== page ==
One of the most notable changes in the AIA provides companies accused of patent infringement with a new defense based on “prior user rights.” This might sound like a phrase that only a patent attorney could love, but in a world in which technology products are increasingly complex, the protections it provides can be vital. Here’s why:
Applying for patents on every one of the many inventions that go into today’s complex products isn’t practical. The costs and time commitments to actually write and file the applications would be prohibitive, and some of the resulting patents would be so specific that they would have limited commercial value. Some inventions are more effectively leveraged if they were held as trade secrets instead of being disclosed to the world through the patenting process.
What happens, however, if the invention that your company chooses to retain as a trade secret is independently replicated by a competitor who decides to patent it? If the competitor then sues your company for patent infringement, what can you do? This is where the new prior user rights defense can play a role.
If your company was commercially using the competitor’s patented invention by a sufficiently early date, that commercial use can inoculate your company against an infringement finding. This leaves your company free to continue using the invention without paying any royalties to the competitor who has patented it. The competitor can sue other people for infringement, but your company is off the hook.
Prior user rights aren’t new in US patent law; a provision covering business method patents has been in place since 1999. However, the AIA greatly expanded the scope of these rights. As Representative Lamar Smith (R-TX), one of the AIA’s sponsors, explained in a June 2011 speech in the House of Representatives:
The inclusion of prior user rights is essential to ensure that those who have invented and used a technology but choose not to disclose that technology–generally to ensure that they not disclose their trade secrets to foreign competitors–are provided a defense against someone who later patents the technology.
In effect, trade secrets just got a promotion: They retain the same advantages as before in terms of offering a competitive advantage, while one of their risks–the possibility of being held liable for practicing your own trade secret–has been lowered.
However, the AIA’s prior user rights provision doesn’t provide blanket immunity. For example, it can’t be used against patents that issued before September 16, 2011. In addition, prior user rights generally don’t apply if your company is accused of infringing a patent covering a university invention (the story of that exception and its implications may be worth a separate post of its own). And, if your company’s commercial use doesn’t occur early enough, the defense isn’t available.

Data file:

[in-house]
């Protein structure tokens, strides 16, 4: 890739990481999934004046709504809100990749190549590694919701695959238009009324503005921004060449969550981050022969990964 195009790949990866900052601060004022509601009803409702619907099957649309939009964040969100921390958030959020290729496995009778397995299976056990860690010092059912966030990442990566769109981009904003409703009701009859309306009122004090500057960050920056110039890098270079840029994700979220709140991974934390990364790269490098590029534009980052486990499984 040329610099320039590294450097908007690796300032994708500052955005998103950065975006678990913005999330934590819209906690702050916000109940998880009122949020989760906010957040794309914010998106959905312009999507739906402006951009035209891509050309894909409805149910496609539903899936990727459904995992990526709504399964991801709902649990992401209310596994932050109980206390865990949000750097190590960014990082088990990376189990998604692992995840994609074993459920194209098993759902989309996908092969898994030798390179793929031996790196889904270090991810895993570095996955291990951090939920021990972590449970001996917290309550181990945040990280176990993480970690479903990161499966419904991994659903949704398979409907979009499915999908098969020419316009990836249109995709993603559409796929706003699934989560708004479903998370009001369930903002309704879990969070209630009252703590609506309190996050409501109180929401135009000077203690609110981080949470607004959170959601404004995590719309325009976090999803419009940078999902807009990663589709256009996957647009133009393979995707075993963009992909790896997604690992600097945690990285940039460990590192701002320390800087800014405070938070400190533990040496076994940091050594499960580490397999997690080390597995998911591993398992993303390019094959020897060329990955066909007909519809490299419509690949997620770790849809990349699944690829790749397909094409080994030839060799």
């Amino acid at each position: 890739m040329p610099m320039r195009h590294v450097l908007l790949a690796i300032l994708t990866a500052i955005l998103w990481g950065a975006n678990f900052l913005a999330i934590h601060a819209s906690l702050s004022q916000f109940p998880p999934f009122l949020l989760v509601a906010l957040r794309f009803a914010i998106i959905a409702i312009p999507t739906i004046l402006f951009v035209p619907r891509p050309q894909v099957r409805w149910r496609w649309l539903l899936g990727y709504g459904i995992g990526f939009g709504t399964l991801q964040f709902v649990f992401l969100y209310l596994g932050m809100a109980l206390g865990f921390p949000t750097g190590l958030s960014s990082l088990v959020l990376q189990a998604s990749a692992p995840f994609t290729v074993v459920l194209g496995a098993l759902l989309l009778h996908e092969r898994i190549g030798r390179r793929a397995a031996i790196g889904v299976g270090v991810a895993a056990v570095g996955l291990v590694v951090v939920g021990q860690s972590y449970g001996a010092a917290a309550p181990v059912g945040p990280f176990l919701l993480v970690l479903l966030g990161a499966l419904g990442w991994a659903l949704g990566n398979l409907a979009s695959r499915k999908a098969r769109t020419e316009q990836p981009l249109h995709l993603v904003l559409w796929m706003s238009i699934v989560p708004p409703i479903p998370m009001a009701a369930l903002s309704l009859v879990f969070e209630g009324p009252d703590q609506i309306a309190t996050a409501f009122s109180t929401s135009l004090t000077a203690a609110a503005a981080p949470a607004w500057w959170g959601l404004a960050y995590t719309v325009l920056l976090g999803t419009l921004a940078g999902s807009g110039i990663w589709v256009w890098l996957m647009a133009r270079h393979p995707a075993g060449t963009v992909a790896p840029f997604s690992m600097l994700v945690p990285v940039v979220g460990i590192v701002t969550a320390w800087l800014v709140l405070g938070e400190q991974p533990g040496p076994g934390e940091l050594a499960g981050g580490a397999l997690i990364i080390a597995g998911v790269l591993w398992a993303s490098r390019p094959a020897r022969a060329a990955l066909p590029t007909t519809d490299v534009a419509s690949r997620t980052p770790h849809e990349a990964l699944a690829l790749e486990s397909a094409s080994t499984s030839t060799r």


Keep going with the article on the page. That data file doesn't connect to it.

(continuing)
What’s clear from the above is that if your company is sued for patent infringement, there’s a new defense that could be valuable. But does that mean there’s no need to give this aspect of patent reform any thought unless and until a patent lawsuit occurs? Absolutely not. Here are some things companies can do right now in light of this new provision:
- In some respects, the shift from a first-to-invent to a first-to-file system decreases the protective power of internal documentation. However, that documentation can still be important for the prior user rights defense. The success of that defense will depend on the ability to show early commercial use of the invention–a task that will obviously be much easier if you’ve been careful with documentation.
- In contrast with prior user rights provisions in many other countries, under the AIA those rights protect commercial use, but not preparation for commercial use. A trade secret that isn’t yet being commercially used can’t be used as a defense against infringement.
- How do you handle an invention that isn’t valuable enough to patent, and isn’t likely to be particularly valuable as a trade secret either? If your company has no short term plans to commercially use the invention, but may want to do so in the future, it’s worth considering a pre-emptive public disclosure aimed at preventing anyone else from obtaining a patent that might later come back to bite you. (However, it’s important to be aware of the consequences of such a disclosure on your own company’s patent rights, particularly internationally.)
- While it’s clear that the AIA’s prior user rights defense applies to a broad range of patents, the language of the AIA leaves some doubt regarding the precise breadth of that coverage. Companies should keep an eye out for case law or legislative actions that might clarify this issue in the future.
- By increasing the value of trade secrets, the prior user rights defense alters the set of considerations involved in deciding how to handle new inventions.
While the full impact of the prior user rights defense on the American patent landscape won’t be known for many years, what’s clear now is that it can be an asset for the many companies that build today’s increasingly complex technology products.
If all that’s alleged [regarding Khashoggi] is true, WeWork will be in bed with a regime that has expressed brazen disregard for virtually any norm of international politics. They should tread carefully before accepting a majority stake from a fund that’s in effect a Saudi investment vehicle.